It is impossible to overestimate human capacity for consternation and affront; to be certain, simply consult the state of our planet. But no field of endeavour incites quite the same indignance as football, in which players of rare flair and pathological perseverance are regularly derided as frauds, wage-thieves and clowns.
As such, it was unsurprising when Manchester United’s decision to award Jesse Lingard a new contract was greeted with widespread scorn; apparently, two cup final goals inside a year do not incontrovertible proof of usefulness represent. Likewise, his appreciation by footballing thinkers as disparate and legendary as Alex Ferguson, Paul Scholes, Louis van Gaal and Jose Mourinho is also not persuasive, because, well, see above.
This is not to say that Lingard – though capable of brilliance – is a brilliant player. But the best teams have neither the best player in every position, nor the second-best player understudying every position. Rather, they have a variety of options and alternatives which fit particular circumstances, as well as able deputies for when the first choices are unavailable. Now, it may well be difficult to grasp why Lingard has been so often preferred to Anthony Martial and Henrikh Mkhitaryan, but it is still foolish to conflate what he does with who he isn’t.
Lingard’s Wembley contributions are not coincidental. Even when not playing well, he is brave and direct, prepared to run with the ball, without the ball, and shoot from distance – important qualities in any squad, let alone one as risk-averse as United's. It is for this reason that opportunities fall to him, and when they do he responds with conviction, an attitude which has compiled him a collection of lovely finishes and horrendous misses
Undoubtedly, his tally of six goals in 32 starts last season, five in 20 this, is not good enough, but for all the inconsistency of his end product, the excellence of his movement is uniform. Whether on the counter or against a set defence, he creates angles and space from a variety of starting positions off either foot.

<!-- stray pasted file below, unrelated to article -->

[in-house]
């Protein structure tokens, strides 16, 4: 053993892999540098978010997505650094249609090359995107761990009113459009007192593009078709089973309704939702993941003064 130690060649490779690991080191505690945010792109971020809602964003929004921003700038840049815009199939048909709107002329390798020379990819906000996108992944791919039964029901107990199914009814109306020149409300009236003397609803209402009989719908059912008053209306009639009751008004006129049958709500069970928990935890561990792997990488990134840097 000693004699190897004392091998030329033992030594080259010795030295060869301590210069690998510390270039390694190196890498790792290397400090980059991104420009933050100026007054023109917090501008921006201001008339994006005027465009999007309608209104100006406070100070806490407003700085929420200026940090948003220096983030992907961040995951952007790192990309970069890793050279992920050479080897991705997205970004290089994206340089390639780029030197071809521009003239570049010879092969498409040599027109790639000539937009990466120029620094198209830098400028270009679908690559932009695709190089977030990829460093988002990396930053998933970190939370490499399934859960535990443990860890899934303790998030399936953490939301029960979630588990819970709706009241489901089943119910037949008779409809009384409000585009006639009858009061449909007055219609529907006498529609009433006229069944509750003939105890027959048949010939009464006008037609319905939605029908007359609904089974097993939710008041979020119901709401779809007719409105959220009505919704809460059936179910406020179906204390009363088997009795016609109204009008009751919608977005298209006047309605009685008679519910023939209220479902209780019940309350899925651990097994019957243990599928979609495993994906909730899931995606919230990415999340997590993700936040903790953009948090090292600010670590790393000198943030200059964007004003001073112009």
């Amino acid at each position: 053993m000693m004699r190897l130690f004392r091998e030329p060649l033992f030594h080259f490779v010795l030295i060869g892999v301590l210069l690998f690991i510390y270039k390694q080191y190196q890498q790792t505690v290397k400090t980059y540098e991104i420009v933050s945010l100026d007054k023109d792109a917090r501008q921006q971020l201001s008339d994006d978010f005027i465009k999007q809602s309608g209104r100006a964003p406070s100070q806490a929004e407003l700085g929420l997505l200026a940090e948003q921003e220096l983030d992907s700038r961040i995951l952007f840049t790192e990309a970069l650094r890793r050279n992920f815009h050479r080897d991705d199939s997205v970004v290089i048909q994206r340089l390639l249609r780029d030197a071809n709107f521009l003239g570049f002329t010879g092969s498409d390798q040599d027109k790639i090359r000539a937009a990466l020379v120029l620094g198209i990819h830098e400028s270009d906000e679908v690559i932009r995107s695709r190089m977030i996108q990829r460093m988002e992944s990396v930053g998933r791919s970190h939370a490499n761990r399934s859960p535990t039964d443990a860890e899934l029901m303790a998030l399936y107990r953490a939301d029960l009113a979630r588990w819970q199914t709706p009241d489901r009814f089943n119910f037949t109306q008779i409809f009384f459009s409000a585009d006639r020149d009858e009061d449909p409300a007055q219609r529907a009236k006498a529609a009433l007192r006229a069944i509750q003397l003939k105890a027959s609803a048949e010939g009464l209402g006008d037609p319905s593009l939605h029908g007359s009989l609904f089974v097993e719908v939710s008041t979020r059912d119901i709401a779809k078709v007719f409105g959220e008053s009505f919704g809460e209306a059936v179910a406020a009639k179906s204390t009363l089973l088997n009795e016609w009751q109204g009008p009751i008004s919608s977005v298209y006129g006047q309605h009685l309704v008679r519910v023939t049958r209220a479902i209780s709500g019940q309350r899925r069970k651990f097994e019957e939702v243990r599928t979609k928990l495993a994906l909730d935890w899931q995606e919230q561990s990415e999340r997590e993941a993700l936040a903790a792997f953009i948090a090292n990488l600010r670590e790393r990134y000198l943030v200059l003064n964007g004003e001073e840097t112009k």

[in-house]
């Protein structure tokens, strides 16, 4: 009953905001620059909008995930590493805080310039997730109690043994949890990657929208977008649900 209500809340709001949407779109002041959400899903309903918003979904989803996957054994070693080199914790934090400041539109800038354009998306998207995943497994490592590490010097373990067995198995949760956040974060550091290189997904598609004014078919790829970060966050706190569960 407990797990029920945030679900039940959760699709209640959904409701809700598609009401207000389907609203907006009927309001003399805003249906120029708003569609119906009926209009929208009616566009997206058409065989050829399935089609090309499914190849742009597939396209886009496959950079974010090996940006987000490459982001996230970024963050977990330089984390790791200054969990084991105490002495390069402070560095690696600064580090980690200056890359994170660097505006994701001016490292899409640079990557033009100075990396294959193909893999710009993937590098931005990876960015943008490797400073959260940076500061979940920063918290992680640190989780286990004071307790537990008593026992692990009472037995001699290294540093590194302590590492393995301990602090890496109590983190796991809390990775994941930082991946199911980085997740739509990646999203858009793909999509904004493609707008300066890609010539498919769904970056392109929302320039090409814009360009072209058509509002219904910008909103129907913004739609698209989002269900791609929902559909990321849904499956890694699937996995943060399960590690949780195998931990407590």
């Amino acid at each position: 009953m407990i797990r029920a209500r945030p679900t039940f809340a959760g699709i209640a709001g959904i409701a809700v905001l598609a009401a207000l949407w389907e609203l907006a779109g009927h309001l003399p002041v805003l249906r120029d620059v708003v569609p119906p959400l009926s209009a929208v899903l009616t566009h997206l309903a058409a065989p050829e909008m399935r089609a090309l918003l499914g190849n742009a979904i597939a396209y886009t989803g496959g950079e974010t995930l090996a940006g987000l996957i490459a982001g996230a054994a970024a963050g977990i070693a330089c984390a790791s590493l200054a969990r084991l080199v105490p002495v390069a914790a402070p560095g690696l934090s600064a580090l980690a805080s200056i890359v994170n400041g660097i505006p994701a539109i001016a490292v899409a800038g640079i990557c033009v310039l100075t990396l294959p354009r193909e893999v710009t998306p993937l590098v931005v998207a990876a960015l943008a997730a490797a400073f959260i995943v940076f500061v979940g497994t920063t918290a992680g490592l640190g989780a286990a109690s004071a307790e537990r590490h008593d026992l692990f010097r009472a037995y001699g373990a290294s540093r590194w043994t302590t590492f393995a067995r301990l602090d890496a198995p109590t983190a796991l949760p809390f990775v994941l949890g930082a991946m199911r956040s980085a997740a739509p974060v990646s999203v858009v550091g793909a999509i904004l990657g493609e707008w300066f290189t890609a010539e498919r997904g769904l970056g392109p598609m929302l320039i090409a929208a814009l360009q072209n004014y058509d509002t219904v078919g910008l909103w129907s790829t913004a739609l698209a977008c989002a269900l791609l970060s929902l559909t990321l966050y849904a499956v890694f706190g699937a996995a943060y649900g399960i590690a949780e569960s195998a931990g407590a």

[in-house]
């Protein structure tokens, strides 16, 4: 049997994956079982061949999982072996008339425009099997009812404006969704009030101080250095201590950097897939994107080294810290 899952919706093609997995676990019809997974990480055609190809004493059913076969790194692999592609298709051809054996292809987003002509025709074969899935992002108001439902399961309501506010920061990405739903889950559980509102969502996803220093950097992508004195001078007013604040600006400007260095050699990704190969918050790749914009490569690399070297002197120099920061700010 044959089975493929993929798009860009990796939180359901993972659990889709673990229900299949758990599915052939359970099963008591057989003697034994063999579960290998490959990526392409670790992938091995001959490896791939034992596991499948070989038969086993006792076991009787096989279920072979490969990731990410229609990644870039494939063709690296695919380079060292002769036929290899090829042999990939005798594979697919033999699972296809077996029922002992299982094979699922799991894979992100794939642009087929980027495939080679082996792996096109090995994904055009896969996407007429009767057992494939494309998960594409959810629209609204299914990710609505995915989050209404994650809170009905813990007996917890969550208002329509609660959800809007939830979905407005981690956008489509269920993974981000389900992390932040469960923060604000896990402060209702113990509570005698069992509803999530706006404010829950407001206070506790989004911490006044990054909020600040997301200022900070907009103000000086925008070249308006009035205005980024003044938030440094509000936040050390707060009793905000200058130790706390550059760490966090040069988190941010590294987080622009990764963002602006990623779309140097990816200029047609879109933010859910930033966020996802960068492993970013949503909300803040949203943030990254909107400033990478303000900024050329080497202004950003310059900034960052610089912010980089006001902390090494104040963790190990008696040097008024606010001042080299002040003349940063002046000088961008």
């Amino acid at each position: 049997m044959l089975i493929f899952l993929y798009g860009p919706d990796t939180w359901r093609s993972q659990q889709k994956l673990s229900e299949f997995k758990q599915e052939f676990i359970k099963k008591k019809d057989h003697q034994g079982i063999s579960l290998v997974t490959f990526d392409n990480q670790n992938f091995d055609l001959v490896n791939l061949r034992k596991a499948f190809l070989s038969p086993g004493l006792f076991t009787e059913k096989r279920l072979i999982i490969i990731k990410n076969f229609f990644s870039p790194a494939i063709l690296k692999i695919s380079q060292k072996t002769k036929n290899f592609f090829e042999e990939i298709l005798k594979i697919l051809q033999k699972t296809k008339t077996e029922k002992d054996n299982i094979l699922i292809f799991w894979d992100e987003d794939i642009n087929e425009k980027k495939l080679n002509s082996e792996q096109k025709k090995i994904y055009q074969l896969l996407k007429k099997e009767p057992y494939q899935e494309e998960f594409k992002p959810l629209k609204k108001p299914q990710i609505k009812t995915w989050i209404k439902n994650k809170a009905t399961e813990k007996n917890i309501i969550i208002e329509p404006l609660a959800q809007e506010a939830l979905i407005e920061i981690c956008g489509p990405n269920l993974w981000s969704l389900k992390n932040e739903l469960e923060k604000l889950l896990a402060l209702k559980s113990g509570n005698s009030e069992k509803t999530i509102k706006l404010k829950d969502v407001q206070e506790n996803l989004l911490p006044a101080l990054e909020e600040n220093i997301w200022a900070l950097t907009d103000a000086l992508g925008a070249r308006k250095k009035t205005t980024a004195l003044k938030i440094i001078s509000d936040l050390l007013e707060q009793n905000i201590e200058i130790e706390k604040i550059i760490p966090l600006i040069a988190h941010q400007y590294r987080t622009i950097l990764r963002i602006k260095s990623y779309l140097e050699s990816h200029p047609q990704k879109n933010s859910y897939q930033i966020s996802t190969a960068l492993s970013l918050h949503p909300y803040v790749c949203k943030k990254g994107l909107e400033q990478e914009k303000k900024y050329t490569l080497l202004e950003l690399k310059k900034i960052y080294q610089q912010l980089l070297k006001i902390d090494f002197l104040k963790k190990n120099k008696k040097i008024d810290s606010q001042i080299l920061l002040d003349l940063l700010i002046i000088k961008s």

The history of Manchester United is littered with contributions from men who, though not key, played key roles at key times. After Nemanja Vidic established himself as Rio Ferdinand’s partner at the start of 2006-07, Wes Brown barely played at centre-back until the end of the following season, when, in the second leg of the Champions League semi-final, he produced one of the greatest performances in the club’s history.
And there are plenty of others who, at various points in their careers, were neither regulars nor elite but no less significant for that fact; including Mark Robins, Brian McClair, Phil Neville, Teddy Sheringham, Ole Gunnar Solksjaer, Diego Forlan, Darren Fletcher, Ji-Sung Park, John O’Shea and Ryan Giggs.
In general, the best United sides have combined three aspects: expensive signings, clever signings, and players from the youth team. Since October 1937, every matchday squad has featured at least one homegrown product, and that facet is integral to the club’s spirit, swagger and success.
Read the full article on eurosport.co.uk: In defence of Jesse Lingard: Why his £100k-a-week deal makes sense